It was not an isolated incident. As other professors he met described their plans to follow his example, he suspected their classes would also flop. "They would just be inspired to use blogs and Twitter and technology, but the No. 1 thing that was missing from it was a sense of purpose."
You can't just bolt on techy techtech and be a good and innovative teacher (or student). There has to be a reason. A purpose. A genuine, authentic need to use a tool or technique. Otherwise it's just distracting busywork. Sometimes, no techytechtech is the best way to do something.
But Mr. Wesch has also found that a high-tech method like asking students to write blogs can actually reinforce what he sees as an "authoritarian" tendency of lectures.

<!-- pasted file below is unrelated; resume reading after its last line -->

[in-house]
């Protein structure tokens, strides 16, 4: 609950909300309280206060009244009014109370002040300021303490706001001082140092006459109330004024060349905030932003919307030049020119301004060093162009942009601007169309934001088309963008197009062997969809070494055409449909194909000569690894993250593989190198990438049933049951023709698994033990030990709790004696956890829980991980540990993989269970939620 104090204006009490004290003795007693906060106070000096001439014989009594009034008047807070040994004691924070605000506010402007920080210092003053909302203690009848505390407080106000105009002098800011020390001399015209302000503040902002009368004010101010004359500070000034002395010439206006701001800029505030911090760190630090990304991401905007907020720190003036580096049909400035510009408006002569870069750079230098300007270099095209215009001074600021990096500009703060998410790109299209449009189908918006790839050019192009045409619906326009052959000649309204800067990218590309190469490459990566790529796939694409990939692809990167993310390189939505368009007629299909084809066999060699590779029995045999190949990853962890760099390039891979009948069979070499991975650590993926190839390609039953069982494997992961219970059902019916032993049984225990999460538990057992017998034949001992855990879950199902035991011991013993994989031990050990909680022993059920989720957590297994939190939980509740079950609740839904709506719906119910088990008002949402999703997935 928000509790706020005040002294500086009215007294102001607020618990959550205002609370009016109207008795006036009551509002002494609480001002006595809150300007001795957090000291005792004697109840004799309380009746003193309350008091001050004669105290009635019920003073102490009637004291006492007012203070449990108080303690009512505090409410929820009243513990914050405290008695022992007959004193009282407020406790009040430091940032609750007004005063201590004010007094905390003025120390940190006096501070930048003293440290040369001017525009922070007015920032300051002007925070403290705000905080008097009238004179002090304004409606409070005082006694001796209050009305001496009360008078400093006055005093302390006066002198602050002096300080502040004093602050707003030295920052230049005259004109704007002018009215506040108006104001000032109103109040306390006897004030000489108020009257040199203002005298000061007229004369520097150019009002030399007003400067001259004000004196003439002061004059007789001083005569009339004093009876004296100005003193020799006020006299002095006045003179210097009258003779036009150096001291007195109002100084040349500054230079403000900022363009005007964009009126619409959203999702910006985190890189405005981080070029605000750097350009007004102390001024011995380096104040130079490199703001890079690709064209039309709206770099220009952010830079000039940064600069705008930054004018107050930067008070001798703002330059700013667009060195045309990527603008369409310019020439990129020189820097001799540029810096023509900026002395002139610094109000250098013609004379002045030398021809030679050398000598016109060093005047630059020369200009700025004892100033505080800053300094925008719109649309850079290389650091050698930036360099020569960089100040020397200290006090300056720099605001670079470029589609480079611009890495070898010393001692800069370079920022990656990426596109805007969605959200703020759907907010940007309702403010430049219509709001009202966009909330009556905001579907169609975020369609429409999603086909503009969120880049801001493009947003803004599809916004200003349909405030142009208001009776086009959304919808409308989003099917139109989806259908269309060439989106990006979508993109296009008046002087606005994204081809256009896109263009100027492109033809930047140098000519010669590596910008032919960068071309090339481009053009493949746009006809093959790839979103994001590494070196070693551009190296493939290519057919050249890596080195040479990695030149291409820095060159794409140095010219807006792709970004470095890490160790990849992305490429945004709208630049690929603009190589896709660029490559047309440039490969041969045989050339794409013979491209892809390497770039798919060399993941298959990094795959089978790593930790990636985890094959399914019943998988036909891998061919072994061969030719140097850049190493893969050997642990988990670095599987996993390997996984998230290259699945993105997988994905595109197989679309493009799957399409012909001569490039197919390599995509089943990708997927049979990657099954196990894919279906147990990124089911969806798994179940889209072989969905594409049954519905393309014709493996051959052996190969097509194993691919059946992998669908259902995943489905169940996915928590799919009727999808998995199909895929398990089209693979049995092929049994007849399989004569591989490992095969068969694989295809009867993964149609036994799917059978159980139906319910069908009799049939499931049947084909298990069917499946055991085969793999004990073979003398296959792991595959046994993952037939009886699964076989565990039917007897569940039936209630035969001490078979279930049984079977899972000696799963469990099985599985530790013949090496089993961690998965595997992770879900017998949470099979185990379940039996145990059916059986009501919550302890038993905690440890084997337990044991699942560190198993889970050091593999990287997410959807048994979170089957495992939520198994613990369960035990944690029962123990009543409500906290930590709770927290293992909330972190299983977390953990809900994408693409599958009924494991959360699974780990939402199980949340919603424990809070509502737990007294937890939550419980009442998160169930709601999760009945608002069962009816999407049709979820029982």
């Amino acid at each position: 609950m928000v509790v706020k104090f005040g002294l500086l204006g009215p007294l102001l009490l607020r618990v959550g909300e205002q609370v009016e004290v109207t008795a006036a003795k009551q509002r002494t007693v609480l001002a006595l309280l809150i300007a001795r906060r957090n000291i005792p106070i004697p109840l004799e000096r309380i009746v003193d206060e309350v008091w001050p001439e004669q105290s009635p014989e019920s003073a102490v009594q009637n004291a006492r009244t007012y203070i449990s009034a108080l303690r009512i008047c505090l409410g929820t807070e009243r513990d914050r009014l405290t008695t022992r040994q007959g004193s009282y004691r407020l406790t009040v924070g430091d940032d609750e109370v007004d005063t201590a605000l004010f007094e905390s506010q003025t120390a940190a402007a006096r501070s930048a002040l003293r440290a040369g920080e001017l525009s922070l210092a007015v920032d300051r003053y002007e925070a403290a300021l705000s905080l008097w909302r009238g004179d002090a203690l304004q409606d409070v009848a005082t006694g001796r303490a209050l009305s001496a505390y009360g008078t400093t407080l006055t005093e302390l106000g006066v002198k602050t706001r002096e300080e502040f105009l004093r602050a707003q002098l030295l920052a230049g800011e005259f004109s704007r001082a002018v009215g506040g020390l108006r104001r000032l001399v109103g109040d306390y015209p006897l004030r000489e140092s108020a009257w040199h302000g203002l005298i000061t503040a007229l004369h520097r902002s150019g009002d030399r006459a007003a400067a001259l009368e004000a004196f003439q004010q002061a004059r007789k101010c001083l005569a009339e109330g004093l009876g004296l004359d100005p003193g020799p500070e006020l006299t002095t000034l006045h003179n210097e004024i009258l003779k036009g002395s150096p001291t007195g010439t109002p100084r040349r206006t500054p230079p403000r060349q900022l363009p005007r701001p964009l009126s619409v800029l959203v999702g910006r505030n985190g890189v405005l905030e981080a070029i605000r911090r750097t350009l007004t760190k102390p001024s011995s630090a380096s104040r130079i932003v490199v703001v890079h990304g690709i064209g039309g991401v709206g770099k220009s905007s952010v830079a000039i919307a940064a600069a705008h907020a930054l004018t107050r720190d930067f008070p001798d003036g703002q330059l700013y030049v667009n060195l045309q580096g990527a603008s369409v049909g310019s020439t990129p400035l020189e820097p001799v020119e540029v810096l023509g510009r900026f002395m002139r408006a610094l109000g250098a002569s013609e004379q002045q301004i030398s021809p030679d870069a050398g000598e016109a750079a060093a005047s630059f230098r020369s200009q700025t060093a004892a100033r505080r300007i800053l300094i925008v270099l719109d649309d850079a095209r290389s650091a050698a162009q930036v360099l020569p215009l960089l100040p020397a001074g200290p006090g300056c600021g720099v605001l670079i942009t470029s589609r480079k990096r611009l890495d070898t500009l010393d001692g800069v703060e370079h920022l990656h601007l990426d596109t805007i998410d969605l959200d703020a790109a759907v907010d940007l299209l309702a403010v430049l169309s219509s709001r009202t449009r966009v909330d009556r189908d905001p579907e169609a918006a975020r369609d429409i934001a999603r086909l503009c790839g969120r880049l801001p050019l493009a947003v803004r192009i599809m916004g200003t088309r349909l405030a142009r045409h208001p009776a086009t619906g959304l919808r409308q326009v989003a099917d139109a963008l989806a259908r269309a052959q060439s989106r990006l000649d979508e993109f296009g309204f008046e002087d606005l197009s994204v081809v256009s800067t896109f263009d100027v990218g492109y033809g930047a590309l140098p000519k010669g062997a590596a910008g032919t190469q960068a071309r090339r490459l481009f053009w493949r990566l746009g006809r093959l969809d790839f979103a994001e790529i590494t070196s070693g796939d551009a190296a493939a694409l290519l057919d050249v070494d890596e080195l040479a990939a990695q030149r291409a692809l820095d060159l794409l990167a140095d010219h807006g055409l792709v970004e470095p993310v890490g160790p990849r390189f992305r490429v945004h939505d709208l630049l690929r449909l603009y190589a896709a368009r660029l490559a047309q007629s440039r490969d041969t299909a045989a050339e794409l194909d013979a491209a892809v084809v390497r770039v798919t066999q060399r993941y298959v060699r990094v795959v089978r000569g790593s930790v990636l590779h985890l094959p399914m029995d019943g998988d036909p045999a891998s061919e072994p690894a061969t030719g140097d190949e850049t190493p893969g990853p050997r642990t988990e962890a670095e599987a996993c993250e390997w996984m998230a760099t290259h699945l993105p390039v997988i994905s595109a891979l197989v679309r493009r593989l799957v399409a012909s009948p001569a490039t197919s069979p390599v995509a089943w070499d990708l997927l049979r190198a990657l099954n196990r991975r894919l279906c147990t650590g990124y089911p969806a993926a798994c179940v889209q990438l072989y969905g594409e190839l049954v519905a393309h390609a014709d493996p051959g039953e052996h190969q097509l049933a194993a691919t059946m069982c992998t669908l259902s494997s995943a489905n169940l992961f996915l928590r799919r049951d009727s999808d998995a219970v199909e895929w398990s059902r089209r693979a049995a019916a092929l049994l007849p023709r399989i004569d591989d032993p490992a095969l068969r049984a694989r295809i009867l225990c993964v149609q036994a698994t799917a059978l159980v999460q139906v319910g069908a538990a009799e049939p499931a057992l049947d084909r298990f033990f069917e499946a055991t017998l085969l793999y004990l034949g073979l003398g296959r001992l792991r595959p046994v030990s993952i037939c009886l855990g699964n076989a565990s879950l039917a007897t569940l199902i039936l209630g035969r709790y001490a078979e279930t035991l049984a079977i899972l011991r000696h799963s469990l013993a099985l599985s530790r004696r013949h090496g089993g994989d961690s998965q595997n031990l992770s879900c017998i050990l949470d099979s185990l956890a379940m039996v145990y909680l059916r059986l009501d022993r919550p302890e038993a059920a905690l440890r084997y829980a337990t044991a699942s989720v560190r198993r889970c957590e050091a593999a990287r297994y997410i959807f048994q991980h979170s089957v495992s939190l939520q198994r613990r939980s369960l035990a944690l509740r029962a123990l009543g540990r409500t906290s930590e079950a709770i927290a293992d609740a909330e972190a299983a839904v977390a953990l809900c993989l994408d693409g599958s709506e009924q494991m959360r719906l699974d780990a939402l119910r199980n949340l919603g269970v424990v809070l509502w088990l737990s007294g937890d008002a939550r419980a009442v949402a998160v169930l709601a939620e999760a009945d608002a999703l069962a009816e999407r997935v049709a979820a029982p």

One example he has seen: a professor whose first comment on a student's blog is, "Hey, great ideas here, but just so you know, there are a few typos there in your first line." To Mr. Wesch, that sends the message that the blog is just another spot watched by the grammar police, rather than a new arena to explore. "Students can all sniff out an inauthentic place of learning," the professor argues. "They think, If it's a game, fine, I'll play it for the grade, but I'm not going to learn anything."